PM Transcripts

Transcripts from the Prime Ministers of Australia

Transcript 1664


Photo of Holt, Harold

Holt, Harold

Period of Service: 26/01/1966 to 19/12/1967

More information about Holt, Harold on The National Archive website.

Release Date: 21/09/1967

Release Type: Speech

Transcript ID: 1664

4 OCT 1967
21st September, ,167
Now before I conclude, I will turn quite briefly to those other
aspects I mentioned, because while we do concentrate our attention upon
our own forward progress, at the same time, we cannot ignore the hazards
that we face as a nation or the state of the world around us.
That is why the central issue in the last general election
campaign was the issue of the security of the nation and our attitudes
towards our participation in Vietnam and towards the alliance we have with
the United States of America.
No matter in my lifetime has meant more to the future
security of Austral'a than the negotiation of the ANZUS treaty. That treaty
between Australia, New Zealand and the United States, under which the
security of the other was virtually guaranteed f we came under attack at
any time nothing means more to us today for our security in a country of
this size with so few people than the knowledge that should we be threatened
at any time, the mightiest power in the world is there to come to our defence.
I am glad to say that I found no wavering at any time in the attitude of the
public men of the United States, successive Fresidents, their spokesmen,
and others. Cnly in the last few days, Admiral Johnson, Chief of the
United States Pacific Fleet, who came out for the opening of the North-V. iest
Cape Communications Station where I performed the official ceremony last
Saturday morning, reiterated their determination to remain in this area of
the world to contribute to security.
Ncw our involvement in Vietnam is wrapped up in this as it
is in other things. In the first place, we don't believe in small countries being
attacked by more powerful countries or more : owerful influences. have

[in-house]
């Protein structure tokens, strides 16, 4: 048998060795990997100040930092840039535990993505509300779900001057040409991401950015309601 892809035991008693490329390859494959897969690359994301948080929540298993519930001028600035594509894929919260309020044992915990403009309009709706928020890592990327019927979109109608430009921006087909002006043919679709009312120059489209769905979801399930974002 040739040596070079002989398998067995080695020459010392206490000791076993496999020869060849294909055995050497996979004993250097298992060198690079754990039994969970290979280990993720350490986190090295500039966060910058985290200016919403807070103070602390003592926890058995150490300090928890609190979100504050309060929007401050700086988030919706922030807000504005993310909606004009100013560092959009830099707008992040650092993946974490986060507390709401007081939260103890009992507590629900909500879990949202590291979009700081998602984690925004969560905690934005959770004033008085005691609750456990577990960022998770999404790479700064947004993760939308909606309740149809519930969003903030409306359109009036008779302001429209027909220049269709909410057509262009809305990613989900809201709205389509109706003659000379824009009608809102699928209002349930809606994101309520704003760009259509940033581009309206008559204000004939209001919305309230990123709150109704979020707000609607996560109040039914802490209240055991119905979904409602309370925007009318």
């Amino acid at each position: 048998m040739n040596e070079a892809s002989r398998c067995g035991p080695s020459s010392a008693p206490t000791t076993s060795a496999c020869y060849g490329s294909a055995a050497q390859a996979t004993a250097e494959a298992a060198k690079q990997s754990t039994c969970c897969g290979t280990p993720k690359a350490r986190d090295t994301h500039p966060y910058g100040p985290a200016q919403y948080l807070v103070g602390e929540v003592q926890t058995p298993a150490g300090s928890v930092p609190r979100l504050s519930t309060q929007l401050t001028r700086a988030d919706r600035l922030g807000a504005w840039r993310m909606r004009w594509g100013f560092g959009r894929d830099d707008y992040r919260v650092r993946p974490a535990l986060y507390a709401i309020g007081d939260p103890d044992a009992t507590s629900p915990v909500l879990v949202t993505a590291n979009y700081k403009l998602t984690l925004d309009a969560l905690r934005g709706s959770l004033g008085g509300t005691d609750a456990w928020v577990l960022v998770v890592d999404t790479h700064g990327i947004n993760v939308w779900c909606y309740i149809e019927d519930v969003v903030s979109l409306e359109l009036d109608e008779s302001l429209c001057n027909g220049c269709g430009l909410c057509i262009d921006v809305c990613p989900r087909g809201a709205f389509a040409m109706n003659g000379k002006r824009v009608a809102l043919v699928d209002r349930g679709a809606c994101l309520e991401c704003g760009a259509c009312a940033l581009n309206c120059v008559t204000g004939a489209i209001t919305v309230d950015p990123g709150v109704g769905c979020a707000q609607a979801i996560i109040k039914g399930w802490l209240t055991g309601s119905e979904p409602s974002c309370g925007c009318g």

gone to war twice in two world wars to resist aggression against small powers.
Secondly, we believe that if Vietnam were to go under, then the security of the
whole of South-East Aeia would come under threat, and finally the security of
Australia itself. Thirdly, as I have just pointed out to you, we believe that
unless we are willing to join with our allies in the time of need of others,
then we can place little reliance on them coming to our aid should we ever
be in that state of need.
It is not so long ago that we were troubled by what was going
on in Indonesia. There are 1CC million people there and they were pursuing
a policy of confrontation against Malaysia and Singapore. Well, matters have
quietened down there, and I hope we shall always be able to live in peace and
co-operation with the people of Indonesia.
But we cannot take any of these things for granted. And as
we build up our own defences, and we have more than doubled expenditure on
them in the last four as we build up the strength of our
services and they have never been at a higher levelof efficiency nor strength
at any period in which we have not been involved in total as we do
these things, so also must we keep our alliance strong.

Now, does anybody in their senses imagine that you can
keep that alliance strong if the policy of the Labor Party on this matter
were ever to be given effect? And the present policy and in substance
it is the same as the policy that the Austral. an people rejected in the last
election the present policy is that unless the Americans accept conditions
which the Labor Party must know to be unacceptable to them, then we will
be pulling our troops out of Vietnam. V. e will be deserting as was the
policy put forward by Mr Calwell at the last election we will be deserting
our allies in a time of military operation. Well, I know the Australian
people would never agree to that. They did not agree to it last November
and I don't believe you are going to agree to that in the vote that you cast
this time.

Transcript 1664